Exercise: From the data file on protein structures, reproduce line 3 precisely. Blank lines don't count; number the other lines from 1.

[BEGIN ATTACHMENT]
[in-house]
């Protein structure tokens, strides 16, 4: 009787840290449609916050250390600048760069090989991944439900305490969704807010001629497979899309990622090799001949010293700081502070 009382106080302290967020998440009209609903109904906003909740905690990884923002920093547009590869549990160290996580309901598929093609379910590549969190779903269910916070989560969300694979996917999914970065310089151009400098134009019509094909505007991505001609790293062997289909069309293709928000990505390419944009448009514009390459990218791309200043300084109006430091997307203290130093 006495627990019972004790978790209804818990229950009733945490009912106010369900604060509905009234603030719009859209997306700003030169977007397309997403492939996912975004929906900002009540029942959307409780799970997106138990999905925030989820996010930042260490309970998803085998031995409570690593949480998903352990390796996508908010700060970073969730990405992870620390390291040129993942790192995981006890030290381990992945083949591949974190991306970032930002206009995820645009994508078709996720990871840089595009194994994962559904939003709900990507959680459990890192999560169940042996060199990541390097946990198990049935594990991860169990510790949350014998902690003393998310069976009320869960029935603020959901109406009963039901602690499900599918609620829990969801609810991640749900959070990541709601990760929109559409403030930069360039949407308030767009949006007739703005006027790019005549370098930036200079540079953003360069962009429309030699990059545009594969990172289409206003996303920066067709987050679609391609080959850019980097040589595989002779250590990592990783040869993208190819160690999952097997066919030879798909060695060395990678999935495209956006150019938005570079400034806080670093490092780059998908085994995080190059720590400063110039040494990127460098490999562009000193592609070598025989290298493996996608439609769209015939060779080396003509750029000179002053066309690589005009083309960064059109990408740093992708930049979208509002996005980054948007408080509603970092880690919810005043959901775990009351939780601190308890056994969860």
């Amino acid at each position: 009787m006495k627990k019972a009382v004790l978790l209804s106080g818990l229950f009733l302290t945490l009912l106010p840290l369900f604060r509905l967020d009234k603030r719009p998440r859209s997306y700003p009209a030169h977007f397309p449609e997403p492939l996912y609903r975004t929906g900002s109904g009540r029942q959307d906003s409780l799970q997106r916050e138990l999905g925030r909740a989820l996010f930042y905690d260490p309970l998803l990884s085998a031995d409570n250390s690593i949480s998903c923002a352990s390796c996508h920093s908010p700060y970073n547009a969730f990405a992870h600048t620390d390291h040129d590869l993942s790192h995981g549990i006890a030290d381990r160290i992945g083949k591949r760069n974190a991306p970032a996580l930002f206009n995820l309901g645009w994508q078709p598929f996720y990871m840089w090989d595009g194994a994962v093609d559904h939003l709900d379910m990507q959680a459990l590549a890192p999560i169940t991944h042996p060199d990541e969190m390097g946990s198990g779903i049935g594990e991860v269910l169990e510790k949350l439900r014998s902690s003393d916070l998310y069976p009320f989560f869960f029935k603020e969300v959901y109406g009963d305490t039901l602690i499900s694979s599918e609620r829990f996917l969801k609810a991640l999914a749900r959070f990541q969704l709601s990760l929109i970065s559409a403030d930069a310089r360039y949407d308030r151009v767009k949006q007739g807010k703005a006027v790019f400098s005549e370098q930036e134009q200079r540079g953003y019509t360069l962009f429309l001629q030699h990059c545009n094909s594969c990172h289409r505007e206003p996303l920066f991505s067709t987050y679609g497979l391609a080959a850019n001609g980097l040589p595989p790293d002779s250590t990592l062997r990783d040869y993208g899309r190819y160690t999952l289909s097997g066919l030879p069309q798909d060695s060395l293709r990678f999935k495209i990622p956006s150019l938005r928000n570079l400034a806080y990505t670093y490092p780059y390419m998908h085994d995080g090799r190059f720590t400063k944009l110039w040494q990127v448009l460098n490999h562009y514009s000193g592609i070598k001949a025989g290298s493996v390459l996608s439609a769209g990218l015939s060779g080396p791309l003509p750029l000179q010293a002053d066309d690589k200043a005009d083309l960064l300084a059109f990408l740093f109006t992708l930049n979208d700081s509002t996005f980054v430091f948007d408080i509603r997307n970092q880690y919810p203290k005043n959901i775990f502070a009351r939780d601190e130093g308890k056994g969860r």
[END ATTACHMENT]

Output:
């Amino acid at each position: 009787m006495k627990k019972a009382v004790l978790l209804s106080g818990l229950f009733l302290t945490l009912l106010p840290l369900f604060r509905l967020d009234k603030r719009p998440r859209s997306y700003p009209a030169h977007f397309p449609e997403p492939l996912y609903r975004t929906g900002s109904g009540r029942q959307d906003s409780l799970q997106r916050e138990l999905g925030r909740a989820l996010f930042y905690d260490p309970l998803l990884s085998a031995d409570n250390s690593i949480s998903c923002a352990s390796c996508h920093s908010p700060y970073n547009a969730f990405a992870h600048t620390d390291h040129d590869l993942s790192h995981g549990i006890a030290d381990r160290i992945g083949k591949r760069n974190a991306p970032a996580l930002f206009n995820l309901g645009w994508q078709p598929f996720y990871m840089w090989d595009g194994a994962v093609d559904h939003l709900d379910m990507q959680a459990l590549a890192p999560i169940t991944h042996p060199d990541e969190m390097g946990s198990g779903i049935g594990e991860v269910l169990e510790k949350l439900r014998s902690s003393d916070l998310y069976p009320f989560f869960f029935k603020e969300v959901y109406g009963d305490t039901l602690i499900s694979s599918e609620r829990f996917l969801k609810a991640l999914a749900r959070f990541q969704l709601s990760l929109i970065s559409a403030d930069a310089r360039y949407d308030r151009v767009k949006q007739g807010k703005a006027v790019f400098s005549e370098q930036e134009q200079r540079g953003y019509t360069l962009f429309l001629q030699h990059c545009n094909s594969c990172h289409r505007e206003p996303l920066f991505s067709t987050y679609g497979l391609a080959a850019n001609g980097l040589p595989p790293d002779s250590t990592l062997r990783d040869y993208g899309r190819y160690t999952l289909s097997g066919l030879p069309q798909d060695s060395l293709r990678f999935k495209i990622p956006s150019l938005r928000n570079l400034a806080y990505t670093y490092p780059y390419m998908h085994d995080g090799r190059f720590t400063k944009l110039w040494q990127v448009l460098n490999h562009y514009s000193g592609i070598k001949a025989g290298s493996v390459l996608s439609a769209g990218l015939s060779g080396p791309l003509p750029l000179q010293a002053d066309d690589k200043a005009d083309l960064l300084a059109f990408l740093f109006t992708l930049n979208d700081s509002t996005f980054v430091f948007d408080i509603r997307n970092q880690y919810p203290k005043n959901i775990f502070a009351r939780d601190e130093g308890k056994g969860r």